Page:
Robert A. "Cappy" Moncure, a retired civil engineer who had been chairman of the board and executive vice president of Century Engineering Inc., died Aug. 18 from complications of a stroke at his Mays Chapel home. He was 89.
The son of a chemist and a homemaker, Robert Ambler Moncure was born in Lynchburg, Va., and raised on the family's dairy farm in Stafford, Va.
After graduating from Stafford High School in 1942, he began his college studies at Virginia Military Institute, and then left in 1943 to enlist in the Marine Corps.
Mr. Moncure was a drill instructor at Parris Island, S.C., before being deployed to the Pacific, where he fought in the 1945 invasion of Okinawa. He was also an eyewitness to the Japanese surrender to the Chinese Army and U.S. Marines at Tsingtao, China, in October 1945.
He returned to VMI, where he earned a civil engineering degree in 1949. After working on various engineering projects across the world, he joined Green Associates in Baltimore in 1958.
One of his earliest projects was working as chief engineer for a segment of the Northeast Expressway, which is now Interstate 95 or the Kennedy Highway, from Perryville to the Delaware state line.
In 1974, he became a founding partner of the successor company to Green Associates and was chairman of the board and executive vice president of the Hunt Valley company that was renamed Century Engineering Inc. He retired in 1986.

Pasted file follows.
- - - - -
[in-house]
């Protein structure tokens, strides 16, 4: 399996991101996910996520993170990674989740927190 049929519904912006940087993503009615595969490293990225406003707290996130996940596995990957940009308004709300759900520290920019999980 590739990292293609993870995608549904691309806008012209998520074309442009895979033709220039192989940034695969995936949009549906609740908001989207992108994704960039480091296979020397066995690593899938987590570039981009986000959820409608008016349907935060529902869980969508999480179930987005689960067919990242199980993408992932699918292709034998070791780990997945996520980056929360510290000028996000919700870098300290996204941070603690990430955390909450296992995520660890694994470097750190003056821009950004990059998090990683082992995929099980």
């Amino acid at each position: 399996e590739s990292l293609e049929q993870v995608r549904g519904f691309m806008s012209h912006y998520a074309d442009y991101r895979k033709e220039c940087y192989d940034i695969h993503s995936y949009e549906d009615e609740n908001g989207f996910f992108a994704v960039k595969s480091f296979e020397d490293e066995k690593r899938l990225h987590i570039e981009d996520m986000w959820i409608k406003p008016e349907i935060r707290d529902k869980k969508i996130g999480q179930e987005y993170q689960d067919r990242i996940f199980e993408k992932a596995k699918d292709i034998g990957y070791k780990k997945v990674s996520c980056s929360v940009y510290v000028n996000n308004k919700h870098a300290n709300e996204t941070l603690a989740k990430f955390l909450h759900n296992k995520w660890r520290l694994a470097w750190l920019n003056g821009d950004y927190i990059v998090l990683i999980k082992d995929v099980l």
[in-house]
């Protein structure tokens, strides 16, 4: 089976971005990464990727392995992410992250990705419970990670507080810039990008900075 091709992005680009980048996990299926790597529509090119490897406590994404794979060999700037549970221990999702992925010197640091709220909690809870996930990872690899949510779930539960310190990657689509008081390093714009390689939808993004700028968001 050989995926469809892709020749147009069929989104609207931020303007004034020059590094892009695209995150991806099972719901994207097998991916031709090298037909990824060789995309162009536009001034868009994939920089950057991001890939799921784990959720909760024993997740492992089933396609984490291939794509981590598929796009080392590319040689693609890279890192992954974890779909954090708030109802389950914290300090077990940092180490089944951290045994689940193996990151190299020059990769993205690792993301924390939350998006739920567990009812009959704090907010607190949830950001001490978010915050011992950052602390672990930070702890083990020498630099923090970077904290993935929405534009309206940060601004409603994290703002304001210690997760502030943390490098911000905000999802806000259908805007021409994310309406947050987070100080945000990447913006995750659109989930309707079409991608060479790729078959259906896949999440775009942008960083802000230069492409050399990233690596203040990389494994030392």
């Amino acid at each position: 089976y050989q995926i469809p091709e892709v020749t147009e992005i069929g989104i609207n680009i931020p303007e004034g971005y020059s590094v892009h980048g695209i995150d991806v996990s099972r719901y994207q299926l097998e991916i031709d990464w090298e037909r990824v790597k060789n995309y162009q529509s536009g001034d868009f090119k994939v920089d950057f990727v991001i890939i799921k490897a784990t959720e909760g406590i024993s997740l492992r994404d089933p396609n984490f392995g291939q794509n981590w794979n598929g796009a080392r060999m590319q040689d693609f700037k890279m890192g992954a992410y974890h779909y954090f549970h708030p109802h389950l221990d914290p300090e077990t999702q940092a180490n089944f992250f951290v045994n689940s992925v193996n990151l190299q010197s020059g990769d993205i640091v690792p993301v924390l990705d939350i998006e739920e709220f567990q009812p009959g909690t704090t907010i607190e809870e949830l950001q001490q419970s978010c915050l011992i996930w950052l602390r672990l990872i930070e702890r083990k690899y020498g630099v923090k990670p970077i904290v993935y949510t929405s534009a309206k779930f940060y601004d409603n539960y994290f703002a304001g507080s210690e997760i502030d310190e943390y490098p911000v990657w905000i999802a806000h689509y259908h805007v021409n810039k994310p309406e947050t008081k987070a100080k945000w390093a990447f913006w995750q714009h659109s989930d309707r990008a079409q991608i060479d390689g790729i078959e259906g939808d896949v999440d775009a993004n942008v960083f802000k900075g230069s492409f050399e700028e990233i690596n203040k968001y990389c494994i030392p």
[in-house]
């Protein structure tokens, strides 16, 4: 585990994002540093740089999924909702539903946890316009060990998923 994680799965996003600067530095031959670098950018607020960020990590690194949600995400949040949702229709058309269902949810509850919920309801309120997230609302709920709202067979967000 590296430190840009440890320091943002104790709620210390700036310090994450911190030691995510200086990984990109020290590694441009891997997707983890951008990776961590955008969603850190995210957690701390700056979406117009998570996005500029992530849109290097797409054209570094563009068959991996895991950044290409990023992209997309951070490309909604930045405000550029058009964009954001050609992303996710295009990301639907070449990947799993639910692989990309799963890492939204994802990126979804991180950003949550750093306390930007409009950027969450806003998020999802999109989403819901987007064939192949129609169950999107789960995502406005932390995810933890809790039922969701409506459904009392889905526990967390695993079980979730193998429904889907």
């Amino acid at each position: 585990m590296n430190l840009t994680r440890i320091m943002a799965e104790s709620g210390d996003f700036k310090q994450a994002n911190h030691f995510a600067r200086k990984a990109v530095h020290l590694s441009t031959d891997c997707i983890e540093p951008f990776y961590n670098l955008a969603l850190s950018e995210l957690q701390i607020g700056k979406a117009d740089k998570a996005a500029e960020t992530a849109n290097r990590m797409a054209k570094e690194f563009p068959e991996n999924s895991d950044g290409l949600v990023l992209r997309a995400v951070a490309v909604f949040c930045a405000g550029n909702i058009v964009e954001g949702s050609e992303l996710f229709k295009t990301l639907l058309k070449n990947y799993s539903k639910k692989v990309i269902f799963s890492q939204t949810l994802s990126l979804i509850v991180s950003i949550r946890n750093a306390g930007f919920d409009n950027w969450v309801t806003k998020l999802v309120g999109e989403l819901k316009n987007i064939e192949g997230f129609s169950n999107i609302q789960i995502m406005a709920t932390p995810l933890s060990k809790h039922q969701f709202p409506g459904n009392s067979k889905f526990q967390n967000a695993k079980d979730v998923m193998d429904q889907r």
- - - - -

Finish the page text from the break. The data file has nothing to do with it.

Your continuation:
Before moving to Mays Chapel seven years ago, Mr. Moncure and his wife of 60 years, the former Connie Sestokas, built a home on 10 acres in Monkton, where they lived for 27 years.
Mr. Moncure enjoyed gardening, hunting and traveling. He was an accomplished woodworker and decoy carver.
Services and interment are private at Aquia Episcopal Church in Stafford, where a relative, the Rev. John Moncure, came from Scotland to serve from 1738 to 1764 as its rector.
In addition to his wife, Mr. Moncure is survived by a son, Robert A. Moncure III of Monkton; two daughters, JoAnn Moncure of Towson and Kate Moncure Mastroianni of Mays Chapel; and two grandchildren.Copyright © 2015, The Baltimore Sun